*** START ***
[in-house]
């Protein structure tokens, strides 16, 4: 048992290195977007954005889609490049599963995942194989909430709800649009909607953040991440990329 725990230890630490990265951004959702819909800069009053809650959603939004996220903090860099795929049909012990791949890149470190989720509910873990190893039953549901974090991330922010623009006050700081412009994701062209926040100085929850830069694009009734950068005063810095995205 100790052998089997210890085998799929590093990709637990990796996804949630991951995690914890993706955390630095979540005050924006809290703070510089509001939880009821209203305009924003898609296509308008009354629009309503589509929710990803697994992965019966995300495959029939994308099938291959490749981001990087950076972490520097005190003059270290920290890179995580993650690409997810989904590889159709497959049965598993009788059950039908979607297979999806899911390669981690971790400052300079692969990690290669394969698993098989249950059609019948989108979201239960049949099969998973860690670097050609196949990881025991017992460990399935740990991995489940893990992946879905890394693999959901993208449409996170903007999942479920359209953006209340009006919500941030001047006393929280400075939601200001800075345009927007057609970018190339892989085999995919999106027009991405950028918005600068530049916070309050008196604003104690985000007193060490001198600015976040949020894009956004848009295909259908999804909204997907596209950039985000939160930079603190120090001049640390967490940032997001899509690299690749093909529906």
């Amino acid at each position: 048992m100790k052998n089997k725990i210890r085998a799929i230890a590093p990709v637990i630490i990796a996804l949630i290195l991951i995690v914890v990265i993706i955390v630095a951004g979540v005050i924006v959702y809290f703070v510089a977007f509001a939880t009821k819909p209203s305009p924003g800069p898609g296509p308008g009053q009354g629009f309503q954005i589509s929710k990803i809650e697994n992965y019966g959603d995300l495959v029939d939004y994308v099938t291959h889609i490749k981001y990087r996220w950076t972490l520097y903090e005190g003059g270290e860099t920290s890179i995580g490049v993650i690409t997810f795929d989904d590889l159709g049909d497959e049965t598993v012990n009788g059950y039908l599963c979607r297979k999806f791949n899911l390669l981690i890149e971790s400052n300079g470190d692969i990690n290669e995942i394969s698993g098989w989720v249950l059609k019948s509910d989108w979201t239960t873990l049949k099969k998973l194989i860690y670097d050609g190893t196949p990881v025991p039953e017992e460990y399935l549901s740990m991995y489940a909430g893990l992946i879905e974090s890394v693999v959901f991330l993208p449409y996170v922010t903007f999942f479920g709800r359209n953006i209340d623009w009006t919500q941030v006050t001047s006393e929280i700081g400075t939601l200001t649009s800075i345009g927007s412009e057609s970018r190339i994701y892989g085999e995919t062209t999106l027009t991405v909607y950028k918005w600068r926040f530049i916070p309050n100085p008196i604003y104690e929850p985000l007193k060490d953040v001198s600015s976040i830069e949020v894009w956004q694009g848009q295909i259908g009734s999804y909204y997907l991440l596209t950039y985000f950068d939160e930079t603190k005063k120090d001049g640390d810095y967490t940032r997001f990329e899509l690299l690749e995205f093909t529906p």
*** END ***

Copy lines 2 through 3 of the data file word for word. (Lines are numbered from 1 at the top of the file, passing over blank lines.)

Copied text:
């Protein structure tokens, strides 16, 4: 048992290195977007954005889609490049599963995942194989909430709800649009909607953040991440990329 725990230890630490990265951004959702819909800069009053809650959603939004996220903090860099795929049909012990791949890149470190989720509910873990190893039953549901974090991330922010623009006050700081412009994701062209926040100085929850830069694009009734950068005063810095995205 100790052998089997210890085998799929590093990709637990990796996804949630991951995690914890993706955390630095979540005050924006809290703070510089509001939880009821209203305009924003898609296509308008009354629009309503589509929710990803697994992965019966995300495959029939994308099938291959490749981001990087950076972490520097005190003059270290920290890179995580993650690409997810989904590889159709497959049965598993009788059950039908979607297979999806899911390669981690971790400052300079692969990690290669394969698993098989249950059609019948989108979201239960049949099969998973860690670097050609196949990881025991017992460990399935740990991995489940893990992946879905890394693999959901993208449409996170903007999942479920359209953006209340009006919500941030001047006393929280400075939601200001800075345009927007057609970018190339892989085999995919999106027009991405950028918005600068530049916070309050008196604003104690985000007193060490001198600015976040949020894009956004848009295909259908999804909204997907596209950039985000939160930079603190120090001049640390967490940032997001899509690299690749093909529906």
């Amino acid at each position: 048992m100790k052998n089997k725990i210890r085998a799929i230890a590093p990709v637990i630490i990796a996804l949630i290195l991951i995690v914890v990265i993706i955390v630095a951004g979540v005050i924006v959702y809290f703070v510089a977007f509001a939880t009821k819909p209203s305009p924003g800069p898609g296509p308008g009053q009354g629009f309503q954005i589509s929710k990803i809650e697994n992965y019966g959603d995300l495959v029939d939004y994308v099938t291959h889609i490749k981001y990087r996220w950076t972490l520097y903090e005190g003059g270290e860099t920290s890179i995580g490049v993650i690409t997810f795929d989904d590889l159709g049909d497959e049965t598993v012990n009788g059950y039908l599963c979607r297979k999806f791949n899911l390669l981690i890149e971790s400052n300079g470190d692969i990690n290669e995942i394969s698993g098989w989720v249950l059609k019948s509910d989108w979201t239960t873990l049949k099969k998973l194989i860690y670097d050609g190893t196949p990881v025991p039953e017992e460990y399935l549901s740990m991995y489940a909430g893990l992946i879905e974090s890394v693999v959901f991330l993208p449409y996170v922010t903007f999942f479920g709800r359209n953006i209340d623009w009006t919500q941030v006050t001047s006393e929280i700081g400075t939601l200001t649009s800075i345009g927007s412009e057609s970018r190339i994701y892989g085999e995919t062209t999106l027009t991405v909607y950028k918005w600068r926040f530049i916070p309050n100085p008196i604003y104690e929850p985000l007193k060490d953040v001198s600015s976040i830069e949020v894009w956004q694009g848009q295909i259908g009734s999804y909204y997907l991440l596209t950039y985000f950068d939160e930079t603190k005063k120090d001049g640390d810095y967490t940032r997001f990329e899509l690299l690749e995205f093909t529906p």